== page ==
The IRS scandal involving the targeting of certain groups for intense scrutiny when applying for tax exemptions continues to gain momentum. Attorney General Eric Holder announced Tuesday morning that the FBI will launch an investigation to determine whether federal laws were violated by IRS employees involved in, or responsible for, review of Form 1024 applications for tax-exempt recognition. The FBI’s criminal investigation is separate from the Treasury Department’s investigation, released on Tuesday afternoon, which focuses on the facts, events, and timeline of activities by IRS personnel. The report by the Treasury Inspector General for Tax Administration (TIGTA) will likely be used by various Congressional inquiries, beginning with Friday’s House Ways and Means Committee hearings that NPQ reported on yesterday.

Acting IRS Commissioner Steven T. Miller wrote an opinion piece for USA Today, published Tuesday, in which he admits the IRS “should have done a better job handling the influx of applications” for tax exemption. His statement that “[m]istakes were made, but they were in no way due to any political or partisan motivation” rings hollow on two fronts: First, the lack of ownership of any “mistakes,” and second, the assertion that politics had nothing to do with singling out applications from groups believed to be politically conservative is bizarre.

Since the IRS admitted both Friday morning and Friday afternoon that they had singled out conservative groups for scrutiny, it’s more than odd that White House press secretary Jay Carney said Tuesday that “[o]ne person’s view of what actions were taken or what that individual did is not enough for us to say something concretely happened that was inappropriate.” When that “one person” is Lois Lerner, the person who heads the IRS division responsible for processing the exemption applications, and her statements are backed up by draft copies of the Treasury inspector general’s report, Carney sounds like he’s trying to not just slow down the story, but walk it backwards against all credulity.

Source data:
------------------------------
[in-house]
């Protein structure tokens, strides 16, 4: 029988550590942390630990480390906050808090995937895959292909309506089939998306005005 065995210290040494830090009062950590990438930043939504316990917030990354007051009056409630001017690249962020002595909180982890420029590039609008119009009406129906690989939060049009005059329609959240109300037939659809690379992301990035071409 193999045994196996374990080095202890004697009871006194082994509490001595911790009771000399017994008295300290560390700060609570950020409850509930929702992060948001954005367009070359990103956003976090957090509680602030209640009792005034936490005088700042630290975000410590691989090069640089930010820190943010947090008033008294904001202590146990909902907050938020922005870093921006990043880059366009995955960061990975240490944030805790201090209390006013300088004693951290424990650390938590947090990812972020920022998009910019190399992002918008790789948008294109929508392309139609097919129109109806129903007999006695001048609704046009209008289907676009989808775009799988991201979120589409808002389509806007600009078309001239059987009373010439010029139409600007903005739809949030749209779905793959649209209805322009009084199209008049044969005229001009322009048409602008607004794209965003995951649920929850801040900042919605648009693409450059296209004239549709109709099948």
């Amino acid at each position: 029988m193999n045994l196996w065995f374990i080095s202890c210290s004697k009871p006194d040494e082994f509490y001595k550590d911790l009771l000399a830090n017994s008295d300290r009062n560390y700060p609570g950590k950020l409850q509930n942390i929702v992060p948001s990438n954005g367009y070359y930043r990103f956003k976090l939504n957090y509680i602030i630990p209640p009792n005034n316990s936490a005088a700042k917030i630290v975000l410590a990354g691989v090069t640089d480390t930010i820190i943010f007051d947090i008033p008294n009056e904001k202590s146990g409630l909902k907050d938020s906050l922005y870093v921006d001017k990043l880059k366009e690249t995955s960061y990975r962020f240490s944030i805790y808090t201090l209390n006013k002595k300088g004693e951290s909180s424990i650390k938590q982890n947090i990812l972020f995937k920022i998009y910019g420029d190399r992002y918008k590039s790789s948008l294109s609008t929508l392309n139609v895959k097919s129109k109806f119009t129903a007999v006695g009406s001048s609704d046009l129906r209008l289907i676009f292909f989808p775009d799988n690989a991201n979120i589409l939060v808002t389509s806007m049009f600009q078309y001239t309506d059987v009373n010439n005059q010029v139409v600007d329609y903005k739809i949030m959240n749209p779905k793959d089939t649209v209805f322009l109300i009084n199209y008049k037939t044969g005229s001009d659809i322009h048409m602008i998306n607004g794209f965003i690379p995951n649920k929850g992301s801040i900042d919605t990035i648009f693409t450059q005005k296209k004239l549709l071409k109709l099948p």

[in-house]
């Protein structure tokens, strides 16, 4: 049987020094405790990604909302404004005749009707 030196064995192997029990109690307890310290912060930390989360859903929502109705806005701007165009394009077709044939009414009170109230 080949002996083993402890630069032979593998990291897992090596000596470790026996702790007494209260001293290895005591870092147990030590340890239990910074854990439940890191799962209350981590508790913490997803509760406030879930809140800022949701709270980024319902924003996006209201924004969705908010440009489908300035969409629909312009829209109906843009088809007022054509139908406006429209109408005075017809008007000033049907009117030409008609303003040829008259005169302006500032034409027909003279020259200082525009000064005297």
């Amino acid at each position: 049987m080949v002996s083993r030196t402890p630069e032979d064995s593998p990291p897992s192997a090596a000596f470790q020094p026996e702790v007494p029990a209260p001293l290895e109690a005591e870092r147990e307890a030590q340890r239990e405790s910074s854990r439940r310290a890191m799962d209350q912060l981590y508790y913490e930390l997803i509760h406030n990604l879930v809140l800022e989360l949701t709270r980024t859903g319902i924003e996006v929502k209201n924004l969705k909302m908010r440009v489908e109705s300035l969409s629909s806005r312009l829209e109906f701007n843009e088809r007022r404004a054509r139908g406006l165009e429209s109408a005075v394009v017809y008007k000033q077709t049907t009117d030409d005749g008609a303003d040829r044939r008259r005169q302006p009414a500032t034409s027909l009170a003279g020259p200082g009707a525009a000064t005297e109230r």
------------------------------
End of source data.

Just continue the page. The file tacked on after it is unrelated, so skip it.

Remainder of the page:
The credibility of the administration was questioned pointedly by Senate Minority Leader Mitch McConnell (R-KY). In a statement delivered on the Senate floor Tuesday afternoon, McConnell said, “We’ve only started to scratch the surface of this scandal.” Citing news reports that IRS employees in locations other than Cincinnati were involved in the activities, and that other information is coming to light despite administration efforts to distance itself from the story, McConnell said, “We can’t count on the administration to be forthcoming about the details of this scandal—because so far they’ve been anything but.”

Other groups and individuals have reported that they have been targeted by the IRS for audits and other scrutiny as a result of political activity. NPQ reported on Monday that a pro-Israel group believes its application for tax-exempt status was a target of suspicion by the IRS. This group, Z Street, is pursuing litigation against the IRS in federal court. Frank VanderSloot, co-chair of Mitt Romney’s national finance committee, was singled out for attention on the Obama campaign website. Two months later, VanderSloot was selected for audit by both the IRS and by the U.S. Labor Department. KMOV-TV anchor Larry Conners claims that he was singled out for IRS attention not long after he conducted a wide-ranging interview with President Obama that challenged his views and statements on several subjects. His Facebook post became the topic of an article on the Politico web site. Politico attempted to interview Conners, but he said his employer prohibited him from giving interviews on the topic of his comments about his interactions with the IRS.

In the New York Times, campaign-finance watchdogs are concerned that the IRS’s addressing of political activities by tax-exempt groups is seriously flawed. “We would far rather see scrutiny of these big fish—the groups that spent hundreds of millions of dollars to influence elections—than to see the resources spent on hundreds of small groups that appeared to spend very little on elections,” said Paul S. Ryan, senior counsel at the Campaign Legal Center.—Michael Wyland